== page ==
Cyprus – a popular tourist destination in the Eastern Mediterranean – is located in the midst of Syria, Turkey, Greece, and Lebanon. These countries have left their influence in regards to culture, food, religion, and many more aspects, though Cyprus is ancient itself, with animal remains from an archaeological dig dating back 9,5000 years (which predates Egypt!). Residents of this island country are quite rich, with average monthly wages around 2269 euros per month. In fact, the World Bank has classified it as a high-income economy.
It’s dotted with tiny hospitable villages, ancient ruins in Paphos, stunning waterfront views, and golden beaches along the Karpasia Peninsula – some of the most beautiful in the world. All of these aspects make it ideal for vacation, even if you’re travelling with kids. But if you’re left with questions, feeling curious about this geographical wonder, or are planning a trip, here are 9 interesting facts about the beautiful country of Cyprus.
Everyone knows that Cyprus is an island, but most people aren’t aware that it actually boasts an impressive footprint. In fact, Cyprus is the third largest island in the Mediterranean at 240 kilometers long and 100 kilometers wide at its widest point. It’s only rivaled in mass by Sardinia and Sicily, and it’s larger than the Greek island of Crete.
You will hear a mix of Greek, Turkish, and English on the island of Cyprus. Most locals can speak English as the island was a colony of Britain from 1878 until they gained independence in 1960. In fact, there are still several British military bases on the island. Cyprus is also a major tourist destination in the Mediterranean, so you’ll be able to communicate well with most locals you encounter while visiting.
An Island Divided
Cyprus is a divided island with power struggles dating back to 1965. The North part of the island, called the “Turkish Republic of Northern Cyprus”, is ruled by the Turks, but this title is only recognized by Turkey itself, everyone else calls it “Occupied Cyprus”. The southern part of the island is known as the Independent Republic of Cyprus or “Greek Cyprus” even though it’s not part of Greece. However, this gets confusing since the entire island is part of the European Union, with the exemption of the northern portion of the island, which is ruled by Turkey.
Easter is the main holiday of the island with almost 80%of residents worshipping according to the Autocephalous Greek Orthodox faith. Many businesses on the island remain closed for Holy Week and many people are fasting until Lent. Easter continues with a colorful Easter eve vigil and procession at midnight – complete with lively singing, elaborate vestments, incense, and offerings. Easter Sunday is a day to cook and eat a traditional feast after fasting, and celebrations with friends, family, and the greater community are often loud with laughter and loud music.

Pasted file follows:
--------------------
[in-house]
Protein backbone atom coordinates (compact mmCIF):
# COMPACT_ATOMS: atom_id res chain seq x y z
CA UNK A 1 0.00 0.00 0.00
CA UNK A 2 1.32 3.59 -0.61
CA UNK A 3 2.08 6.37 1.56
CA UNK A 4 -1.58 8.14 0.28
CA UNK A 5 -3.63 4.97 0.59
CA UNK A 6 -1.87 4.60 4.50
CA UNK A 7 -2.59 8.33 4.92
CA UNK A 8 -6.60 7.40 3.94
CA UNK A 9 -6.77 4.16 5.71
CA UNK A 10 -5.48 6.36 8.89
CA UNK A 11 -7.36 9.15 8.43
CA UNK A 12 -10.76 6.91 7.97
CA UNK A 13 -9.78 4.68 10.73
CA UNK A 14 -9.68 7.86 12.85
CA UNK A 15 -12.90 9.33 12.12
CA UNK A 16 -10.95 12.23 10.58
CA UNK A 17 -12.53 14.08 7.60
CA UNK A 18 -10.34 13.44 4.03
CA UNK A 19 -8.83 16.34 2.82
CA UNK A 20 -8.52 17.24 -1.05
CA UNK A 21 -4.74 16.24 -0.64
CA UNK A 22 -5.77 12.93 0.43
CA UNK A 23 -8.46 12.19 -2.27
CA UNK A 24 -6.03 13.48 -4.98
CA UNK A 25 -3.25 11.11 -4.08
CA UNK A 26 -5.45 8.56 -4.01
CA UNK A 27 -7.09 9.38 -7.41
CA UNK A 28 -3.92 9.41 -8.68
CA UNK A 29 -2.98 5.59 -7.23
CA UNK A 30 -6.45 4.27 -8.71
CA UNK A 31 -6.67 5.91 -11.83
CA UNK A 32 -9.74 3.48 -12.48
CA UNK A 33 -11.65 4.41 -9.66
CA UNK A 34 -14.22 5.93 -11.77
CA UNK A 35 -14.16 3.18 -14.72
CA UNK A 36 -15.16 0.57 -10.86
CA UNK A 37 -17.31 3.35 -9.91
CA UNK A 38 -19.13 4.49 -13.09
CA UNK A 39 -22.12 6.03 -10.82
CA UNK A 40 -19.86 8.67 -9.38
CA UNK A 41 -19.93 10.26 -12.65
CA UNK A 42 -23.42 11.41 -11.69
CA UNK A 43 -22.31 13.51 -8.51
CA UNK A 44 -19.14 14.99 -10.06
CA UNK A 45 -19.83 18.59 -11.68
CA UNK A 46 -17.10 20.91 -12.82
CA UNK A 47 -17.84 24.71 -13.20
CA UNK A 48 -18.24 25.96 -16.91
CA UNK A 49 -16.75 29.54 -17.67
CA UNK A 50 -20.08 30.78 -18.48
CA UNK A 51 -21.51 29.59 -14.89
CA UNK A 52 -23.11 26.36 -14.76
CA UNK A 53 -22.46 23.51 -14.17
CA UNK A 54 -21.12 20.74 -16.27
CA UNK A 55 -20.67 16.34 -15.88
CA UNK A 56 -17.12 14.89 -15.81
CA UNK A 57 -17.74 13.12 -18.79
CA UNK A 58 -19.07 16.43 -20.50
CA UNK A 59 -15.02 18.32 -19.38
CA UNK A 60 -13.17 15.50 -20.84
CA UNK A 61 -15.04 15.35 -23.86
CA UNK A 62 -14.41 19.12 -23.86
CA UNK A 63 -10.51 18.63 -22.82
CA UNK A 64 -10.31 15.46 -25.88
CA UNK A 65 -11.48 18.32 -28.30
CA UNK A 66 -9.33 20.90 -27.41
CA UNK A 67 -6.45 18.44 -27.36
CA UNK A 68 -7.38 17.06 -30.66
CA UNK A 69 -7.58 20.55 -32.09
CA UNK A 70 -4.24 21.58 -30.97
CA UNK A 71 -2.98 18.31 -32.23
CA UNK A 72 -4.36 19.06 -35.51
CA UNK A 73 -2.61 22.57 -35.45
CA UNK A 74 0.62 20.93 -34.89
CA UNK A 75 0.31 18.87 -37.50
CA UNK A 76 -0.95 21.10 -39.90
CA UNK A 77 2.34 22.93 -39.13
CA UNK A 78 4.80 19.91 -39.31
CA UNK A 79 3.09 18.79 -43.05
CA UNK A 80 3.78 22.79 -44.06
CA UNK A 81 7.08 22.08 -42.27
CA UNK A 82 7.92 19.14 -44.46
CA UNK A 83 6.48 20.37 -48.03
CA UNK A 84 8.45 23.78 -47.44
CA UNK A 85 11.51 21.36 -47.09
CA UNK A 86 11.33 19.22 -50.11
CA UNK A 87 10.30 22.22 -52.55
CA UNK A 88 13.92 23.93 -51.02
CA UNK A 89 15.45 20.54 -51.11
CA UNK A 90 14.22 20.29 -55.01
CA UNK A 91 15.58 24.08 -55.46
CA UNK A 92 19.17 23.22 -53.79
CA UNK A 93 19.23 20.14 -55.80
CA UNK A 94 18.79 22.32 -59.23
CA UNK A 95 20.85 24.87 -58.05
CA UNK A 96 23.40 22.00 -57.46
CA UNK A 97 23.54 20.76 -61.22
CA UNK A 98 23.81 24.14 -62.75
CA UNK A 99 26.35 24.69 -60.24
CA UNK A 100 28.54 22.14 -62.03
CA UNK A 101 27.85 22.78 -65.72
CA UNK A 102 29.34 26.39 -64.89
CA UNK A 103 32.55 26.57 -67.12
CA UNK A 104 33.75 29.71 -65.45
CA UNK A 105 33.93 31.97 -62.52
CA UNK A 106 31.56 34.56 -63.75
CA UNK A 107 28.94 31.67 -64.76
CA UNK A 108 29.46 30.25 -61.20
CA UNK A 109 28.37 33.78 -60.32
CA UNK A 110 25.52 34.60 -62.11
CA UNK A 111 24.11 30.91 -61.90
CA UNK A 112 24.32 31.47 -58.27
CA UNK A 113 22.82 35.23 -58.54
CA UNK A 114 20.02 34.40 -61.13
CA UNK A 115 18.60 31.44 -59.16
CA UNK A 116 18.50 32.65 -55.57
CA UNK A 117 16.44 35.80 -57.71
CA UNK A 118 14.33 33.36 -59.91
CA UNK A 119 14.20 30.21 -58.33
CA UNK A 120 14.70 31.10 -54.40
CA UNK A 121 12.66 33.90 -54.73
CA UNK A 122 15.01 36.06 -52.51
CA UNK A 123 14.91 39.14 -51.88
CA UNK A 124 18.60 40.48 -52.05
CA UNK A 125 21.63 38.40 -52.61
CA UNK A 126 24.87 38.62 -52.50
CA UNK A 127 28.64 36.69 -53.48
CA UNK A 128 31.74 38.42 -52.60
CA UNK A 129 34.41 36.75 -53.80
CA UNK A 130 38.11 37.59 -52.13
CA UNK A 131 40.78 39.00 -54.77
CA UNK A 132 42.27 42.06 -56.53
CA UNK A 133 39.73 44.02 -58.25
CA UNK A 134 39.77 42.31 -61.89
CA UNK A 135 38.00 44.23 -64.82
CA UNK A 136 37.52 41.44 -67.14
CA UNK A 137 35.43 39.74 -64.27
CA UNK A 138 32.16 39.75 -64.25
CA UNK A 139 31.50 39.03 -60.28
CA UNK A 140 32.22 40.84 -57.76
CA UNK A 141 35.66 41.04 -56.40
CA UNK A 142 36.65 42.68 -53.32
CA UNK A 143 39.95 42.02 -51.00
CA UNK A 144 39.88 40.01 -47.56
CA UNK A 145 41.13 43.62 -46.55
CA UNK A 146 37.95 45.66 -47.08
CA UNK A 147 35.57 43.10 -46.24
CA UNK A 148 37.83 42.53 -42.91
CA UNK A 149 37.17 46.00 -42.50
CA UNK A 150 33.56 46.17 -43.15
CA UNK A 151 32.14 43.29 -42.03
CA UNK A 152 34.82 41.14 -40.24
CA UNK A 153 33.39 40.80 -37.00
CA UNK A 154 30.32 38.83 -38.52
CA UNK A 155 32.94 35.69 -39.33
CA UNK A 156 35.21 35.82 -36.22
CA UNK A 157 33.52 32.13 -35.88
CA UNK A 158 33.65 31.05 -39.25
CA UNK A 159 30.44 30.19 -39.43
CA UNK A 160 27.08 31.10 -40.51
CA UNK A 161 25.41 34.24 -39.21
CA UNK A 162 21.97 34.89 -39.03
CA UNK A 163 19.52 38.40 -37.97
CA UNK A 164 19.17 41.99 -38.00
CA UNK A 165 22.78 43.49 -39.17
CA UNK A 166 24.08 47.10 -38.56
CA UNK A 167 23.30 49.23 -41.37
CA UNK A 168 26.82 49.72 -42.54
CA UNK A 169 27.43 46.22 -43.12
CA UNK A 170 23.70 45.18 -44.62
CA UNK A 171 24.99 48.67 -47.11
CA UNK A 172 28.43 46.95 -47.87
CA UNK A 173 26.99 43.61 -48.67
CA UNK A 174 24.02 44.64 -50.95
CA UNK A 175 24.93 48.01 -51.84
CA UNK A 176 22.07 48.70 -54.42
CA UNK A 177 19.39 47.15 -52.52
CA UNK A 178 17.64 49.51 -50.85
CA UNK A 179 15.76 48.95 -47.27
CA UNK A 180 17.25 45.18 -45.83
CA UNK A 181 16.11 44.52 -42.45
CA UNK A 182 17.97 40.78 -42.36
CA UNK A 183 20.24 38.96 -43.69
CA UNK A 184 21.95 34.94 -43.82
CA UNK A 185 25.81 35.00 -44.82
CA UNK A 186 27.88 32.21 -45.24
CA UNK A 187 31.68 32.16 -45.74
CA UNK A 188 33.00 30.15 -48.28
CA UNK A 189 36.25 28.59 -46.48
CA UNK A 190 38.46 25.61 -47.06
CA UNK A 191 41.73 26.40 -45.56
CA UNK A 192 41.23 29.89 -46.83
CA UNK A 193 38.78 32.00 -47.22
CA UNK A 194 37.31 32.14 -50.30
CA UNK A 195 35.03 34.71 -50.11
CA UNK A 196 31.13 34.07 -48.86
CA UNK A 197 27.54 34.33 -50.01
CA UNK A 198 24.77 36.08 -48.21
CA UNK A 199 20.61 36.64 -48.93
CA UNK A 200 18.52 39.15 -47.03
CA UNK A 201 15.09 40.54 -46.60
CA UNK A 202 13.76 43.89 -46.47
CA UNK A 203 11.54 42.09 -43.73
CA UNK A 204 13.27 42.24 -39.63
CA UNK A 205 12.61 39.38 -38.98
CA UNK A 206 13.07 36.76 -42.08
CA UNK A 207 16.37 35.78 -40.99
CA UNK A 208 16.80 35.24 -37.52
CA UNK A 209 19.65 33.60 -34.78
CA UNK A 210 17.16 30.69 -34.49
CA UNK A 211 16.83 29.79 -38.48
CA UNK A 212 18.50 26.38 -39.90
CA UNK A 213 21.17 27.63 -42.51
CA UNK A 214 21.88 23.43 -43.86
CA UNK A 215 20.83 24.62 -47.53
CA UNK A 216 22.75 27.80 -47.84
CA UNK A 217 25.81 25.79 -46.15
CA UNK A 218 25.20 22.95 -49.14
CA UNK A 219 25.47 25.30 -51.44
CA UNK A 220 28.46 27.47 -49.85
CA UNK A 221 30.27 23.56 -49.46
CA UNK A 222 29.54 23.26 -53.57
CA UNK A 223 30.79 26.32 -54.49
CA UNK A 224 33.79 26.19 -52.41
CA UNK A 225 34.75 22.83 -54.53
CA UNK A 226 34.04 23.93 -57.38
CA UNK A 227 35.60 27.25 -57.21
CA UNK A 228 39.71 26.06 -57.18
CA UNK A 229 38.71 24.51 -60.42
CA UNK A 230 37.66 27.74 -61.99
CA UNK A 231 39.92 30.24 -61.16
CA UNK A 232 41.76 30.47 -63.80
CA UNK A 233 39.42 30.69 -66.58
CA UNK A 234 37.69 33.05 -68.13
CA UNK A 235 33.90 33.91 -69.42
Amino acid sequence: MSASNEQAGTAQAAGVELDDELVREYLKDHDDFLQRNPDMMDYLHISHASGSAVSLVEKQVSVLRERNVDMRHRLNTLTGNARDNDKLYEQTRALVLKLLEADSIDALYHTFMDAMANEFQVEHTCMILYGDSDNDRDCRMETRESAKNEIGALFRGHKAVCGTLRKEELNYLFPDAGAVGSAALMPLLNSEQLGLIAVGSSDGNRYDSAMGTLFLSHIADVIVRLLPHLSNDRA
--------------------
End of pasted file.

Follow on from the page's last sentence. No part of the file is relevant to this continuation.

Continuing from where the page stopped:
Residents of Cyprus Are Called Cypriots
Locals are called Cypriots, though one is not called a “Cypriot” alone. You are either a “Greek Cypriot” or “Turkish Cypriot” in recognition of your ethnicity and your residence in either the Greek-speaking-Orthodox or the Turkish-speaking Muslim community.
Capital City Division
Not only is the island of Cyprus largely divided, so is the capital city of Nicosia, which is situated such that it’s separated by “The Green Line” akin to the manner in which Berlin was once divided into East and West Germany. Obviously, access across the divide is patrolled and restricted, but typically crossing is trouble-free if you have the proper travel documents.
Cyprus is as multi-religious as it is multilingual and multicultural. The majority of the island’s residents – 78% – belong to the Autocephalous Orthodox faith; 18% are Muslim, and the remaining 4% of worshipers are Maronite or Armenian Apostolic.
Cyprus lies in the midst of several Middle Eastern nations, including Syria, Lebanon, and Israel. But its closest country in proximity is Turkey, which is located 455 kilometers or 283 miles to the south. This unique location has set up the island of Cyprus as a neutral crossroads for many diplomatic proceedings throughout history.
Many of the famous historical Byzantine buildings are still considered sacred and are guarded by a key-keeper whose job it is to safeguard the oldest buildings. As a mark of respect, tourists of sacred spaces are asked to wear full sleeves, pants for men, and long dresses for ladies, and never stand with their backs toward the church icons. Also, a small donation is appreciated if you tour a church or sacred building and is a good way to show your respect.